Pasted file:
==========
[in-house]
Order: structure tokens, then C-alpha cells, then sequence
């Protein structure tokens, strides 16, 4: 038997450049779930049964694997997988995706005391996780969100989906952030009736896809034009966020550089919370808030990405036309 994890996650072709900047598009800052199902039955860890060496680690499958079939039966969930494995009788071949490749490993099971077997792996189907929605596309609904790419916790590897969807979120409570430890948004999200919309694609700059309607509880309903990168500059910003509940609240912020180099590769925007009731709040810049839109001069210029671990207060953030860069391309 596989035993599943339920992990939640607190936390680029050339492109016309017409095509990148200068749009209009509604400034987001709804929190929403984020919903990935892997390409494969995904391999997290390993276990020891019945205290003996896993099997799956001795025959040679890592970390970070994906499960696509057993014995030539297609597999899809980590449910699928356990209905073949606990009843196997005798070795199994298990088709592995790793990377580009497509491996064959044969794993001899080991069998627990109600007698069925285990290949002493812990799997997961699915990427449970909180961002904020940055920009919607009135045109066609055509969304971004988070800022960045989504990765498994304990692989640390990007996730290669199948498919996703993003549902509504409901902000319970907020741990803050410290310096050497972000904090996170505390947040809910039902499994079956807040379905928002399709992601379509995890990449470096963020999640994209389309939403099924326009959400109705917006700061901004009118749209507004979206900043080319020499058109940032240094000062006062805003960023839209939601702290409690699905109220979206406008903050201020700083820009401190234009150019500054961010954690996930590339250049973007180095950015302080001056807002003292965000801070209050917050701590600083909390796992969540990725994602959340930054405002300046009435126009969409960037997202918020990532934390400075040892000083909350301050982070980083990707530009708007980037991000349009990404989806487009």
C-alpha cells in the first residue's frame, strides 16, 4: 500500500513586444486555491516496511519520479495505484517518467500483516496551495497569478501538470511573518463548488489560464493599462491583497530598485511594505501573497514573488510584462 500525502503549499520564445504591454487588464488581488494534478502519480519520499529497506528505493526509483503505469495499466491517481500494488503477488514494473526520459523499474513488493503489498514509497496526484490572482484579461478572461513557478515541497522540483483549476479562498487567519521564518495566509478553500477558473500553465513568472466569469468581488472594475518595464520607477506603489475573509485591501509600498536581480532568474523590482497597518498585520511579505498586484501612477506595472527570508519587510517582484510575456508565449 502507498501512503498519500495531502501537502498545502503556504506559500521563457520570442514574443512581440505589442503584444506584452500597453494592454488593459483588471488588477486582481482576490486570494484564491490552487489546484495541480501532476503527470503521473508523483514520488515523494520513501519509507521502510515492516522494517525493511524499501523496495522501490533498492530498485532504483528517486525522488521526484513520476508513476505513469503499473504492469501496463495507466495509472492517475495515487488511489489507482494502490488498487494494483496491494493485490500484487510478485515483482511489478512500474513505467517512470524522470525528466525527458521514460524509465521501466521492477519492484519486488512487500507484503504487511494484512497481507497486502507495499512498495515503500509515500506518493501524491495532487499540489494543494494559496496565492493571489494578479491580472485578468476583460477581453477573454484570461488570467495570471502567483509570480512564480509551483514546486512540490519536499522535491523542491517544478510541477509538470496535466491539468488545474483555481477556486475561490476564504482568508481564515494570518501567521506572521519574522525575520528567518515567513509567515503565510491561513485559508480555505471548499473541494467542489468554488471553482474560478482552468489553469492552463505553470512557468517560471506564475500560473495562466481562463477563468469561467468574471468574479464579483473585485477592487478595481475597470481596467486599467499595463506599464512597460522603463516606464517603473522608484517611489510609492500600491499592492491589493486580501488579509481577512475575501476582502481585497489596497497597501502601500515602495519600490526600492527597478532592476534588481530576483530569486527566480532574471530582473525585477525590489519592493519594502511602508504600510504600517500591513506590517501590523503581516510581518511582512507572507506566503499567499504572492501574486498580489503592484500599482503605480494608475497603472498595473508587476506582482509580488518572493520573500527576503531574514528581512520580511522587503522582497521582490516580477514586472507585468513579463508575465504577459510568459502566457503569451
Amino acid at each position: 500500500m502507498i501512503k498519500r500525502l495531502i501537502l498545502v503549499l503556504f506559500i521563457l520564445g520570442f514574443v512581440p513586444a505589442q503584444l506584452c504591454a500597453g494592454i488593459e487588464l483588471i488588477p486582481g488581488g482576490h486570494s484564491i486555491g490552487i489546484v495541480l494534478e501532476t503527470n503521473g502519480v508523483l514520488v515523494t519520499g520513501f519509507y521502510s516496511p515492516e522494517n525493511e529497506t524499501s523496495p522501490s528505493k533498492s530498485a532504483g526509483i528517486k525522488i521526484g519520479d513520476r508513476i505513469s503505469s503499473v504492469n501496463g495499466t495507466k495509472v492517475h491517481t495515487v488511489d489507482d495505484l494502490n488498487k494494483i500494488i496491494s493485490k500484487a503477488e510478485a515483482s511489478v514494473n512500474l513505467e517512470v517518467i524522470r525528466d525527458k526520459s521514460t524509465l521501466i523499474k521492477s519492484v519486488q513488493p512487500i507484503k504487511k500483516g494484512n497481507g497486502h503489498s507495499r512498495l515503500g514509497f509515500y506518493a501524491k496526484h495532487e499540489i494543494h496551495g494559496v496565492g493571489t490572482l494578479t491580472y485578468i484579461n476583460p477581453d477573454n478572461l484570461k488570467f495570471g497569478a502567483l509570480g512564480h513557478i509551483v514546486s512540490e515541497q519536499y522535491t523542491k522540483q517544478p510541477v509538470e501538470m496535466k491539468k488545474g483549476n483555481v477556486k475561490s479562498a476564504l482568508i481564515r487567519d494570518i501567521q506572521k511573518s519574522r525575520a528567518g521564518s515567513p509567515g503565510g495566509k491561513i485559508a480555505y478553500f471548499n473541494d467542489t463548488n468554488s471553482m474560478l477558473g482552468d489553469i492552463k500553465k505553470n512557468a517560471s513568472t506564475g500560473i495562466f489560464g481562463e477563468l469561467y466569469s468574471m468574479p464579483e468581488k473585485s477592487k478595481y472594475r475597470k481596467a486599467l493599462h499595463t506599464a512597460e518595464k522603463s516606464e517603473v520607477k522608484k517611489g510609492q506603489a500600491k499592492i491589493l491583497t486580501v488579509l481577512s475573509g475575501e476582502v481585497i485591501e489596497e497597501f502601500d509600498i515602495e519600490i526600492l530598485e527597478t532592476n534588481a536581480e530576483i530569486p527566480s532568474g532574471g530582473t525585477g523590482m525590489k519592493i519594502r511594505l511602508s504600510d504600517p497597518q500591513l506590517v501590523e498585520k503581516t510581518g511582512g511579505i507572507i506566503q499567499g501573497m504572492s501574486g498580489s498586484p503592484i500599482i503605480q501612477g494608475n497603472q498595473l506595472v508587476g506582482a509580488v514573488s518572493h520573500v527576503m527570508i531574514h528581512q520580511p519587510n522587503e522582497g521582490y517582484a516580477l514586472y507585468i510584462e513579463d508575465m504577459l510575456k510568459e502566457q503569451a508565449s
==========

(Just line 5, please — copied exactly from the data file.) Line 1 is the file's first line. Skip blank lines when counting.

Amino acid at each position: 500500500m502507498i501512503k498519500r500525502l495531502i501537502l498545502v503549499l503556504f506559500i521563457l520564445g520570442f514574443v512581440p513586444a505589442q503584444l506584452c504591454a500597453g494592454i488593459e487588464l483588471i488588477p486582481g488581488g482576490h486570494s484564491i486555491g490552487i489546484v495541480l494534478e501532476t503527470n503521473g502519480v508523483l514520488v515523494t519520499g520513501f519509507y521502510s516496511p515492516e522494517n525493511e529497506t524499501s523496495p522501490s528505493k533498492s530498485a532504483g526509483i528517486k525522488i521526484g519520479d513520476r508513476i505513469s503505469s503499473v504492469n501496463g495499466t495507466k495509472v492517475h491517481t495515487v488511489d489507482d495505484l494502490n488498487k494494483i500494488i496491494s493485490k500484487a503477488e510478485a515483482s511489478v514494473n512500474l513505467e517512470v517518467i524522470r525528466d525527458k526520459s521514460t524509465l521501466i523499474k521492477s519492484v519486488q513488493p512487500i507484503k504487511k500483516g494484512n497481507g497486502h503489498s507495499r512498495l515503500g514509497f509515500y506518493a501524491k496526484h495532487e499540489i494543494h496551495g494559496v496565492g493571489t490572482l494578479t491580472y485578468i484579461n476583460p477581453d477573454n478572461l484570461k488570467f495570471g497569478a502567483l509570480g512564480h513557478i509551483v514546486s512540490e515541497q519536499y522535491t523542491k522540483q517544478p510541477v509538470e501538470m496535466k491539468k488545474g483549476n483555481v477556486k475561490s479562498a476564504l482568508i481564515r487567519d494570518i501567521q506572521k511573518s519574522r525575520a528567518g521564518s515567513p509567515g503565510g495566509k491561513i485559508a480555505y478553500f471548499n473541494d467542489t463548488n468554488s471553482m474560478l477558473g482552468d489553469i492552463k500553465k505553470n512557468a517560471s513568472t506564475g500560473i495562466f489560464g481562463e477563468l469561467y466569469s468574471m468574479p464579483e468581488k473585485s477592487k478595481y472594475r475597470k481596467a486599467l493599462h499595463t506599464a512597460e518595464k522603463s516606464e517603473v520607477k522608484k517611489g510609492q506603489a500600491k499592492i491589493l491583497t486580501v488579509l481577512s475573509g475575501e476582502v481585497i485591501e489596497e497597501f502601500d509600498i515602495e519600490i526600492l530598485e527597478t532592476n534588481a536581480e530576483i530569486p527566480s532568474g532574471g530582473t525585477g523590482m525590489k519592493i519594502r511594505l511602508s504600510d504600517p497597518q500591513l506590517v501590523e498585520k503581516t510581518g511582512g511579505i507572507i506566503q499567499g501573497m504572492s501574486g498580489s498586484p503592484i500599482i503605480q501612477g494608475n497603472q498595473l506595472v508587476g506582482a509580488v514573488s518572493h520573500v527576503m527570508i531574514h528581512q520580511p519587510n522587503e522582497g521582490y517582484a516580477l514586472y507585468i510584462e513579463d508575465m504577459l510575456k510568459e502566457q503569451a508565449s